Dos años, tres meses y dos días después de la desaparición de Valerie Taylor, llegó una carta, al parecer escritao por la propia Valerie, en la que afirma estar bien. Ella era sólo una colegiala cuando fue vista por última vez volviendo a la escuela Roger Bacon Comprhensive de Kidlington, después de almorzar en casa con su madre. El inspector Ainley, que había estado a cargo de este caso desde el principio, ha fallecido en un accidente de tráfico, y el inspector Morse tiene que hacerse cargo de la investigación, de mala gana. Contra toda evidencia de que la carta fue escrita por la propia Valerie, el inspector Morse cree que está muerta. Su investigación se va a centrar en tan sólo un pequeño número de personas. El señor Baines, que era, y sigue siendo, el segundo en la escuela. El director actual el señor Phillipson y su mujer, a pesar de que fue nombrado después de la desaparición de Valerie. David Achum que era el profesor de francés de Valerie en la última clase a la que Valerie asistió el día de su desaparición. Y los padres de Valerie. Se creía en ese momento, que Valerie estaba embarazada y había ido a Londres para abortar. Varias hipótesis comienzan a tomar forma, pero, todo se vuelve más confuso cuando el señor Baines aparece asesinado.

Vista por ultima vez es la segunda novela de la serie protagonizada por el inspector Morse de Colin Dexter y es la primera que he leído hasta ahora. Es una historia entretenida, fácil de leer, y escrita con un estilo sencillo y claro. Los personajes están muy bien elaborados y los diálogos están construidos con gran detalle y mucha precisión. En todo caso, tal vez algunas preguntas siguen sin respuesta al final, pero no creo que sean muy relevantes. En esencia, se trata de una historia de detectives realmente agradable. Aunque no es una novela excepcional, me ha gustado mucho y ha sido un verdadero placer leerla.

Mi valoración: A (Me encantó)

Colin Dexter nació en Stamford, Lincolnshire en 1930 y fue educado en el Stamford School. Después de completar su servicio militar en el Royal Corps of Signals, estudió a los clásicos en el Christ’s College de Cambridge, donde se graduó en el 1953. Ha vivido en Oxford desde 1966. Su primera novela, Last Bus to Woodstock, fue publicada en 1975. La decimotercera y última novela de la serie, The Remorseful Day, fue publicada en 1999 por Macmillan. En 1989 The Wench is Dead fue galardonada con la Gold Dagger por la CWA a la mejor novela de detectives del año, al igual que The Way Through the Woods  en 1992, y Colin Dexter también ha sido galardonado con Silver Daggers por Service of all the Dead (1979) y The Dead of Jericho (1981). Death is Now My Neighbour encabezó la lista de libros más vendidos cuando se publicó en 1996. En 1997 Colin Dexter fue galardonado con la CWA Cartier Diamond Dagger por sus destacados servicios a la literatura criminal y de misterio. Las novelas del inspector Morse han sido adaptadas a la pequeña pantalla, con gran éxito, en una serie de televisión protagonizada por John Thaw y Kevin Whately. A la manera de Alfred Hitchcock, Colin Dexter también hace un cameo en casi todos los episodios.

He encontrado interesante compartir aquí el siguiente extracto de Christopher Bird en The World of Inspector Morse: A Complete A-Z Reference for the Morse Enthusiast (Boxtree Ltd, 1998):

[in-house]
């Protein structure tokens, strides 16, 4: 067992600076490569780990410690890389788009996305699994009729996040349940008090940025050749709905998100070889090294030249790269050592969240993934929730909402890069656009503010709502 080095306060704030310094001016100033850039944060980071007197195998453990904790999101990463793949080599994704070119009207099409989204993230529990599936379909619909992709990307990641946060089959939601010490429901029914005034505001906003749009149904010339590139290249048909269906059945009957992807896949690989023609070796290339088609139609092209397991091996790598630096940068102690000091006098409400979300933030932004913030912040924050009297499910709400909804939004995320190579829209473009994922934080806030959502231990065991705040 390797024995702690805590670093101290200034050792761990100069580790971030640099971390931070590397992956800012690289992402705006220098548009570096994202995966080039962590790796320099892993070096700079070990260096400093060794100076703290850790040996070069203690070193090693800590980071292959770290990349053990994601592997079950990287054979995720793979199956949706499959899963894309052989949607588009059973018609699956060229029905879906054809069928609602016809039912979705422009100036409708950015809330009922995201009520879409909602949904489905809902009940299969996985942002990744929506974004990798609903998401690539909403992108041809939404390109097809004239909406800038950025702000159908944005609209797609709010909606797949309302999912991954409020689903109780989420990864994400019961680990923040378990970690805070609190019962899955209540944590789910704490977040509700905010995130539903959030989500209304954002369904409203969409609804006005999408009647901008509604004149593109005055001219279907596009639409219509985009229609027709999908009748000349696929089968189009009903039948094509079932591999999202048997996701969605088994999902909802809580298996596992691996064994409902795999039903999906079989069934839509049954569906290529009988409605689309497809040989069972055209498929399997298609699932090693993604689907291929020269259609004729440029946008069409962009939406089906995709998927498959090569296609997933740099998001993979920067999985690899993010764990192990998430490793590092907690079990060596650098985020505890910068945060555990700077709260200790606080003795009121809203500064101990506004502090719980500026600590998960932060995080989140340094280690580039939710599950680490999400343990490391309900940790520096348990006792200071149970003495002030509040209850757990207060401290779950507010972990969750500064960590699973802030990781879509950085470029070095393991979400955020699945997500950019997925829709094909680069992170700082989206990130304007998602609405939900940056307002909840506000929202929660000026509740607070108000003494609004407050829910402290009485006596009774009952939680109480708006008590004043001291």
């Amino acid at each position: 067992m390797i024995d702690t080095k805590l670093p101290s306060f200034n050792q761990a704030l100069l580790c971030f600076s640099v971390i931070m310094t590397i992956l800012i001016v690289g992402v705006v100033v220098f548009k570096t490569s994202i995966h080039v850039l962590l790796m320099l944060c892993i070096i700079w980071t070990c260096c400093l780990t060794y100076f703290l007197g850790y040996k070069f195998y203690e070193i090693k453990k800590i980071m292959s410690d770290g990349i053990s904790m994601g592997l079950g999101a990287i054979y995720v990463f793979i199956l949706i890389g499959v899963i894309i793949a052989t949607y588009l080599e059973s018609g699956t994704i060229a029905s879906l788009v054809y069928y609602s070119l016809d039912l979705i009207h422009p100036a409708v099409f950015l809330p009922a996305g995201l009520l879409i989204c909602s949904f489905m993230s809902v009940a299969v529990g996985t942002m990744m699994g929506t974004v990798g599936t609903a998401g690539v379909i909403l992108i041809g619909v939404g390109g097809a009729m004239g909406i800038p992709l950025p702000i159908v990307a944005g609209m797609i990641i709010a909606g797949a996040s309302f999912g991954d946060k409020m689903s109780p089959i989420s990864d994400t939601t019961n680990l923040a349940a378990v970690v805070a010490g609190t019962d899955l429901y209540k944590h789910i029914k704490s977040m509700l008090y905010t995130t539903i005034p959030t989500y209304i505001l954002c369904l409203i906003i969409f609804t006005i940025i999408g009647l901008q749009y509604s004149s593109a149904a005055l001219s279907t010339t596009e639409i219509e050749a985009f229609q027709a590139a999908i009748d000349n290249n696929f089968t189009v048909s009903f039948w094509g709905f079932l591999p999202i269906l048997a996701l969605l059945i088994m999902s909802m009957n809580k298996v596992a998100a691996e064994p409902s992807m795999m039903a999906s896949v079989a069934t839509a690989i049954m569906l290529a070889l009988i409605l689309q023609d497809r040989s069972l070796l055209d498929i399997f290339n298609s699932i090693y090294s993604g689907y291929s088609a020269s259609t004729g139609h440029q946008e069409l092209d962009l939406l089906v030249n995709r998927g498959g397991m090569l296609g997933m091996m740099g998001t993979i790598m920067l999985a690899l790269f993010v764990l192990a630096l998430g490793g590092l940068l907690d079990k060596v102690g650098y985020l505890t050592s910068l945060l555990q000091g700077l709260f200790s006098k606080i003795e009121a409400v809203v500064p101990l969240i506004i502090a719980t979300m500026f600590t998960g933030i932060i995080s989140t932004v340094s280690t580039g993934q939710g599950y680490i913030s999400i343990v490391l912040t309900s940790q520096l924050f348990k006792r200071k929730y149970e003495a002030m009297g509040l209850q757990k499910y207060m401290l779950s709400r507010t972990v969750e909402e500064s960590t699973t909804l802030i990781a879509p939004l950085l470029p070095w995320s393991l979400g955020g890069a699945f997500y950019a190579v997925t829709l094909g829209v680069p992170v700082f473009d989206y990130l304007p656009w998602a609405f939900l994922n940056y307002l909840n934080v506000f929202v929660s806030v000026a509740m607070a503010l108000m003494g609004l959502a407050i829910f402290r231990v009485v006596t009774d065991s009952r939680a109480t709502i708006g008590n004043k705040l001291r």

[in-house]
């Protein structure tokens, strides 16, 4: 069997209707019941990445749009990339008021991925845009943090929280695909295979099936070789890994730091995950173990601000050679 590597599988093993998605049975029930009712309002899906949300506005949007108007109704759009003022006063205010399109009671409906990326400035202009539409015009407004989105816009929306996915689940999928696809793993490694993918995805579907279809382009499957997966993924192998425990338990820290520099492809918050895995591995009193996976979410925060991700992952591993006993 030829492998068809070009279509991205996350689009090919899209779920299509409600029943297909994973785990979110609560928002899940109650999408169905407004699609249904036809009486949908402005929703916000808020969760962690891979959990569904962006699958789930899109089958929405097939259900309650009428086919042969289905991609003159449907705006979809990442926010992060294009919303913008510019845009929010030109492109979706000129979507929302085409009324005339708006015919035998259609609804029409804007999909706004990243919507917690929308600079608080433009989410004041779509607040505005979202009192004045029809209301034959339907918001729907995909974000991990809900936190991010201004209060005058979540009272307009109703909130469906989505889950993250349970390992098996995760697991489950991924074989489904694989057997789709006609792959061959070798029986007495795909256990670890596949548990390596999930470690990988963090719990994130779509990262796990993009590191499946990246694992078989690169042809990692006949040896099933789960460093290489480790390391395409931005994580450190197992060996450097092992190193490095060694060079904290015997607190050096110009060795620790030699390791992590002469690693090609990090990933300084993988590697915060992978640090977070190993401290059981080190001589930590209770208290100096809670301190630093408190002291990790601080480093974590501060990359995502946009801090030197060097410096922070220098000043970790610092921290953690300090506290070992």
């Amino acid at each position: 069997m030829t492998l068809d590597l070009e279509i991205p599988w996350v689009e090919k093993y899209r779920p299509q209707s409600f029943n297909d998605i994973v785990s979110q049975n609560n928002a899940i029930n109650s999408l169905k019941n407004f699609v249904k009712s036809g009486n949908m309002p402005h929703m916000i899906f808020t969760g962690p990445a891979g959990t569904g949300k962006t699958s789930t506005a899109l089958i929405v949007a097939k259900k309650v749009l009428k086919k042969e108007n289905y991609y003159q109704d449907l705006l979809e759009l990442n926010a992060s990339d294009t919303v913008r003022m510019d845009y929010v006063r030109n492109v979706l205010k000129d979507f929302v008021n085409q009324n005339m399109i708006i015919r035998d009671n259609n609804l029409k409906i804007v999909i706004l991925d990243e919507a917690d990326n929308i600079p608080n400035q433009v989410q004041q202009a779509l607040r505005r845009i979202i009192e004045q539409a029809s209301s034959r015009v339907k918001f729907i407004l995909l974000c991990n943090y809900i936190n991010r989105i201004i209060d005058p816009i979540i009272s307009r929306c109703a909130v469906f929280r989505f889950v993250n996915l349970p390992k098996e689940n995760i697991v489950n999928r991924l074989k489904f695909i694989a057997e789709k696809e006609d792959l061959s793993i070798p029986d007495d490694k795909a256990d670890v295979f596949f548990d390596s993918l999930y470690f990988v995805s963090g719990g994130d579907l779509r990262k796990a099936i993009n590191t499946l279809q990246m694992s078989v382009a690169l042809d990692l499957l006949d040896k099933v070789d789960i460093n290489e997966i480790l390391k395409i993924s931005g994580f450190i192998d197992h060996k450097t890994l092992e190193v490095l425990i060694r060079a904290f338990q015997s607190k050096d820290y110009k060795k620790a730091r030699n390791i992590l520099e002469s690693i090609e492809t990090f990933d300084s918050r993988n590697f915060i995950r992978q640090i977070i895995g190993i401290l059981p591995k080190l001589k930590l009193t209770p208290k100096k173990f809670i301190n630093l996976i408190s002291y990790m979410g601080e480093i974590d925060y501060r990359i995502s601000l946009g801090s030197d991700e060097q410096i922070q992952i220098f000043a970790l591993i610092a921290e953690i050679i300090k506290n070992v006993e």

Es importante recordar que el mundo de Morse es una construcción imaginaria, que su Oxford no es el Oxford “real”. Los mundos de todas las buenas novelas, por más realistas que puedan parecer, son creaciones. Si los novelistas se equivocan en este sentido, el lector difícilmente puede esperar a compartir su visión. Así que, aunque Colin Dexter (como Morse) puede vivir en Oxford, él todavía tiene que crear el Oxford de Morse. Y el Oxford de Morse es, de hecho, un territorio lleno de imaginación, un territorio ficticio tan completo y satisfactorio como el Londres iluminado a gas de Holmes, el Paris perfumado por el olor a Gaulloise de Simenon o el caluroso Los Ángeles de Philip Marlowe. (Mi traducción libre).

Letemendia Casa Editora

14 thoughts on “Review: Last Seen Wearing by Colin Dexter

  1. Great Review: I love Colin Dexter’s Morse series, especially as he was one of the first authors to get me hooked on crime – there is something seductive about his writing, and I love that these felt more intelligent than other’s around at the time.

  2. Glad you liked this one Jose Igancio – the TV adaptation starrign John Thaw is quite radical in the changes it it makes (including the identity of the murderer) but is, i think, very good all the same.

  3. I don’t think I’ve ever read one of this series. I somehow never came across them before seeing the TV movies with John Thaw and I’ve been reluctant to read them since as I feel I’ll have too much of the TV show in my head (always better to get to the books first I think). But I should give Dexter a go – wish I had done so for this month’s book instead of the one I did read (or start reading)

    • I can see how you feel Bernadette, but anyway hope you’ll enjoy the Morse series, this one is particularly good and you don’t have to worry much about having seen the TV series, the ending is quite different in this book, so I’ve been told.

  4. I liked this one. I read it when it was relatively new, and there was no particular fuss about the books – no TV series, no John Thaw, no-one making great claims for a quiet low-key procedural. Things changed a lot…

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  6. Pingback: ‘Crass. Crude. Cringe-inducing’. And that was just the music. The #1976book round-up | Past Offences Classic Crime Fiction

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  8. Pingback: Review: Last Bus to Woodstock (1975) by Colin Dexter | A Crime is Afoot